Heat wave increasing visits to Hinsdale pool
Updated: August 27, 2012 6:19AM
HINSDALE — Dry and hot weather is hard on lawns, but ideal for swimming pools.
“Attendance is very, very high,” at the Hinsdale Community Pool, said Recreation Supervisor Kurt Lindemann.
Attendance has been between 400 and 600 people a day consistently this summer.
There have been previous summers when twice as many people came to the pool on a given day, but attendance was not in the 400 to 600 range day after day.
“It’s been like that (almost) everyday because there is no break in the heat,” Lindemann said. “It’s not normal because it’s not normally this hot.”
A more typical summer has a few 75-degree days mixed in, when perhaps only 200 people go swimming, he said.
During the first 22 days in July, the thermometer reached 85 degrees or above on all but three of them. During that period, the high in the Chicago area was 95 degrees or above on nine days, including a consecutive six-day stretch between July 2 to July 7.
The monthly attendance figures have swelled, too, because of the lack of rain. The pool has lost, at most, one entire day to rain.
“That might have happened once,” Lindemann said.
The Parks and Recreation Department has closed the pool for a few hours because of rain, such as July 19, when the lap swim time was canceled. But by afternoon, the pool had re-opened. Still July 19, had the lowest attendance this season.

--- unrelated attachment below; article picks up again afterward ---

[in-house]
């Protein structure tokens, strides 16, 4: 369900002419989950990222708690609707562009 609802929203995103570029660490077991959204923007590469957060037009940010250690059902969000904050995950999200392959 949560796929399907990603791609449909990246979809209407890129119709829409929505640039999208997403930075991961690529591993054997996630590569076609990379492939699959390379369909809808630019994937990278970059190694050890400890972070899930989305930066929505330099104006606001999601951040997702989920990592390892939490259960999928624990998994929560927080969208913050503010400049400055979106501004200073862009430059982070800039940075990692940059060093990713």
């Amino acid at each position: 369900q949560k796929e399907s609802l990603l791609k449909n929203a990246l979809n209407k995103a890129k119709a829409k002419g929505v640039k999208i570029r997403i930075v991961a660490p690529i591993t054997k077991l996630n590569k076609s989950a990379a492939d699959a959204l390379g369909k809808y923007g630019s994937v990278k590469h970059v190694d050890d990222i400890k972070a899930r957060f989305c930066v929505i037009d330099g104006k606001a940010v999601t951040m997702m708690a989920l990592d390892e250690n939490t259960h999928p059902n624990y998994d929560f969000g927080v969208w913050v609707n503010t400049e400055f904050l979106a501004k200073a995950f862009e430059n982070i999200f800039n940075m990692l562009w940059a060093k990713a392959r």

July’s monthly attendance so far is 21 percent more than last July. And 50 percent more people were at the pool this June than June 2011. The 10,571 people who were at the pool last month are “probably the most in five years,” Lindemann said.
Revenue from the sale of pool passes is down compared with last year, but revenue from paid daily admission is up. Daily fee revenue in May and June combined was $29,706, compared with $22,037 total in May and June last year.
And while the swimming pool is considered the place to escape the hot weather, precautions still are needed to guard against heat and sunstroke. Every hour, for about 10 minutes, everyone under 18 has to get out of the water, Lindemann said.
“It gives kids an opportunity to find their parents, drink some water, re-apply the sunscreen, maybe sit in the shade for awhile,” he said.
Also every hour, when it’s 85 degrees or hotter, everyone has to get out of the pool, so the lifeguards can take a break.
“They get to jump in and cool off,” Lindemann said.
As the summer winds down, and teenage lifeguards return to school, the pool hours are shortened. After Aug. 20, the pool will be open for open swim only on the weekends and on Labor Day.